Lauterbur posthumously inducted into the Engineering Science Hall of Fame
Paul C. Lauterbur, an Illinois professor of chemistry and ECE ILLINOIS affiliate who was awarded a Nobel Prize in 2003 for his pioneering work in the development of magnetic resonance imaging, has been chosen to be inducted (posthumously) into the Engineering and Science Hall of Fame.
The Engineering and Science Hall of Fame is an international organization established to honor engineers and scientists who, using scientific and engineering principles, have made a significant contribution to human well-being. Lauterbur was inducted at a ceremony on Thursday, November 9.
He was among the first scientists to use nuclear magnetic resonance spectroscopy in the study of molecules, solutions, and solids. In the early 1970s, he began applying the same technology to biological organisms. As in other NMR experiments, Lauterbur put his subjects - he first used a clam - inside a powerful magnetic field and collected the resulting radio signals that were emitted by atomic nuclei within the tissues. He discovered that using a static magnetic field and varying the intensity of a second magnetic field across his subjects yielded clearer signals, allowing better imaging of different tissues.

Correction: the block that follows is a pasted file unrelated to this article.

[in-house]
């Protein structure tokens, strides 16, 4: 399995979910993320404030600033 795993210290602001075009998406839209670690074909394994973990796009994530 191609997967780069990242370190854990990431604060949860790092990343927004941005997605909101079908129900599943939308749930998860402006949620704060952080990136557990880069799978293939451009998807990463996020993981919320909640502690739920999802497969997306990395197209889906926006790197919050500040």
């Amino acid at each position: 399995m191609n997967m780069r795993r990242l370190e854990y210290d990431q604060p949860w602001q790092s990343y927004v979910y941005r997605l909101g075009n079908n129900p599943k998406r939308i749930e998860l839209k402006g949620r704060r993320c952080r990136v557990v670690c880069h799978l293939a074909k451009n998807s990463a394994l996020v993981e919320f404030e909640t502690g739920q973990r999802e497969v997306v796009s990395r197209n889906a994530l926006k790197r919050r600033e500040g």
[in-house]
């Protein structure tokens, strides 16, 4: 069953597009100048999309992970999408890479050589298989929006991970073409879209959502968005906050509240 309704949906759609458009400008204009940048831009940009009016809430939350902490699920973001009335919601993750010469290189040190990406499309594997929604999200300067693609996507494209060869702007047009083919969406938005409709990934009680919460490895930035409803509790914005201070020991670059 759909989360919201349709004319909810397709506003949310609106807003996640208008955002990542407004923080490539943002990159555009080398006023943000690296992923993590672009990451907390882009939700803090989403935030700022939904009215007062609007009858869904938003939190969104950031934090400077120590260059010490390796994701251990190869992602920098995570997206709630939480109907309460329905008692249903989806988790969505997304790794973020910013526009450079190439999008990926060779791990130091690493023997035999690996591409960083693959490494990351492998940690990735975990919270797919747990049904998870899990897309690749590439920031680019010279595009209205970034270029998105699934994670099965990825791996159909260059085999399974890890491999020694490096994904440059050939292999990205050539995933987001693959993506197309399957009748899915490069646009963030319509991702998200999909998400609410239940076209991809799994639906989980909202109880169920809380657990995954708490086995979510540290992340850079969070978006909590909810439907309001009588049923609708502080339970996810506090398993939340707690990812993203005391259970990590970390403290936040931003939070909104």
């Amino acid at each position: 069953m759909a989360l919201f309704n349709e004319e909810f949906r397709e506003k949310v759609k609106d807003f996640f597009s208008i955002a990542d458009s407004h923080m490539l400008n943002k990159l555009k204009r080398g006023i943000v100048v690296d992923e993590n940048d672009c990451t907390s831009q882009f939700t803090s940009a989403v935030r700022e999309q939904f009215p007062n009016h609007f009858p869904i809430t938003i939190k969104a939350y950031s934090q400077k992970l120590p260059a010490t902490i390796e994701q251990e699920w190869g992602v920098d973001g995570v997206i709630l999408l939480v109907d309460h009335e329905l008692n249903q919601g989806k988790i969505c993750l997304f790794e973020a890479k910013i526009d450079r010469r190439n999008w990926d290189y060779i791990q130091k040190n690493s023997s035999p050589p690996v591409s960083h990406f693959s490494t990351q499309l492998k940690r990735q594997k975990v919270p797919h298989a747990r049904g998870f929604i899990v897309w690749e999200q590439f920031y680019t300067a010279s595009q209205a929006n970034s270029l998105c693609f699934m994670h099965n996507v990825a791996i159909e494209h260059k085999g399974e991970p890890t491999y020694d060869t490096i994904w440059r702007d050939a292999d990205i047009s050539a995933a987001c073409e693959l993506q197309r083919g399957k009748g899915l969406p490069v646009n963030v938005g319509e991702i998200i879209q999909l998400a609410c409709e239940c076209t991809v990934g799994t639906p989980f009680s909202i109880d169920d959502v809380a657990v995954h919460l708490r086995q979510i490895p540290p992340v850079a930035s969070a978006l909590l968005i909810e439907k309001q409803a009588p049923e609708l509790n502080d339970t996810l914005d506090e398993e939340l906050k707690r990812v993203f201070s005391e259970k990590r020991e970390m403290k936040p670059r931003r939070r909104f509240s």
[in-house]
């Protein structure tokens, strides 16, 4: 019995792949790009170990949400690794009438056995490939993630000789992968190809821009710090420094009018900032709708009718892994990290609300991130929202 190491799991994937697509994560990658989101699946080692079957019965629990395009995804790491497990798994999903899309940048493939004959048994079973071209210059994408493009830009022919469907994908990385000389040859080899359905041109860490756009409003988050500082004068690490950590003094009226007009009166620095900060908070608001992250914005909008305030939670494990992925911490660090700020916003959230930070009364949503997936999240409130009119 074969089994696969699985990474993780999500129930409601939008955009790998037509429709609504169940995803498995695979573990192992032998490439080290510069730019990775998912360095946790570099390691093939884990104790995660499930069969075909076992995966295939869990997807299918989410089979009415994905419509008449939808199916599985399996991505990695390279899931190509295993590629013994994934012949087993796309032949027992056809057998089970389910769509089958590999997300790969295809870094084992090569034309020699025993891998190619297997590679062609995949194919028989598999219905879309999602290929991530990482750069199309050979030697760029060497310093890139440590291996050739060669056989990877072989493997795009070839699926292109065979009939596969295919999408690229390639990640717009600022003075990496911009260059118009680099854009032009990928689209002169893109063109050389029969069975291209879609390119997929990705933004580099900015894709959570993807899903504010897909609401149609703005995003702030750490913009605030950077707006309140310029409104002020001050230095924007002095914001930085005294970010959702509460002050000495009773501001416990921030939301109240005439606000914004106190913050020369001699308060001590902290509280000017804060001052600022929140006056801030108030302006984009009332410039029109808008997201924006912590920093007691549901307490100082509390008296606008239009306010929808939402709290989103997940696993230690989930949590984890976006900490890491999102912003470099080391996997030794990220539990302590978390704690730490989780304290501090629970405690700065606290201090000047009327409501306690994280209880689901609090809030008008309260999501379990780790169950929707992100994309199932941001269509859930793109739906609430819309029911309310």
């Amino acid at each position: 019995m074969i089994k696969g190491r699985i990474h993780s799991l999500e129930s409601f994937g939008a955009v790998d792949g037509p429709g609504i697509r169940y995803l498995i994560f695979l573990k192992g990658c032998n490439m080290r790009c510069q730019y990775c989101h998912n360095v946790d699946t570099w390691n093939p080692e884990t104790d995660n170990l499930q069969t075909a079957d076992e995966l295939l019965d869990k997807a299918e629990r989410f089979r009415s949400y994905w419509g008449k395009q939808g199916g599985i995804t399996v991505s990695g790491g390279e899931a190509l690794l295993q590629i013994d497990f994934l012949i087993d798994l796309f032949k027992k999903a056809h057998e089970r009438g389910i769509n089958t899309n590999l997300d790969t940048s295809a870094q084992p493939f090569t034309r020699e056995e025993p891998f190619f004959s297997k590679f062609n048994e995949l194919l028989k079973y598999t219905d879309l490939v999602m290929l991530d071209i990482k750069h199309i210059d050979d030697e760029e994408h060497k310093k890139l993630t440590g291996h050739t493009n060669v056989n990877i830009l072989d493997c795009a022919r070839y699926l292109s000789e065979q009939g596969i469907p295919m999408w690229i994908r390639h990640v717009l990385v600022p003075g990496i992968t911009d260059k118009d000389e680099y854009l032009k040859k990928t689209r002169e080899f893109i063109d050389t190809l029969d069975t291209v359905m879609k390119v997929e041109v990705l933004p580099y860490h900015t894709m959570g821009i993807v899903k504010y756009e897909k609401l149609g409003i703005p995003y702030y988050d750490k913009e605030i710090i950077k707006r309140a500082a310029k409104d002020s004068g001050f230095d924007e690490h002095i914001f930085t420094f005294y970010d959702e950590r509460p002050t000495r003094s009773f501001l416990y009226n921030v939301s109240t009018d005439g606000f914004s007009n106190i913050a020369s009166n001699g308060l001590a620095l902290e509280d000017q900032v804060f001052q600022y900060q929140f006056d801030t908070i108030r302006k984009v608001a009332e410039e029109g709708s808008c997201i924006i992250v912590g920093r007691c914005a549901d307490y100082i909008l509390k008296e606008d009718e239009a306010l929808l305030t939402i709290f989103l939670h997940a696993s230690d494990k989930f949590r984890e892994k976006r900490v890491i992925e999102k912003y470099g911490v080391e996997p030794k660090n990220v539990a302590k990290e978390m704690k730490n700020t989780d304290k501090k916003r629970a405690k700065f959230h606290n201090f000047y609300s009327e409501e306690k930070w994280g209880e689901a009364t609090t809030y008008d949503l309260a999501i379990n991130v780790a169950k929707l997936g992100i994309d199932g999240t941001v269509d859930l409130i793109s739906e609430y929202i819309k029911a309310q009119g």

Lauterbur shared the Nobel Prize for physiology or medicine with Sir Peter Mansfield of the University of Nottingham in England. Mansfield, a physicist, improved the utilization of magnetic gradients and showed how the resulting signals could be mathematically analyzed.
Lauterbur, who was born May 6, 1929, in Sidney, Ohio, earned a doctorate in chemistry from the University of Pittsburgh in 1962 and a bachelor's degree in chemistry in 1951 from Case Institute of Technology, Cleveland.
He was a professor in the department of chemistry at the State University of New York at Stony Brook from 1963 to 1985. In his 22 years at Illinois, Lauterbur also had appointments or affiliations with the Center for Advanced Study, the Beckman Institute, the Department of Electrical and Computer Engineering, and the Department of Physiology and Biophysics (now two units: the Department of Molecular and Integrative Physiology and the Center for Biophysics and Computational Biology). At the time of his death, he was a Center for Advanced Study professor of chemistry, biophysics and computational biology and bioengineering. He also was the Distinguished University Professor of Medical Information Sciences.
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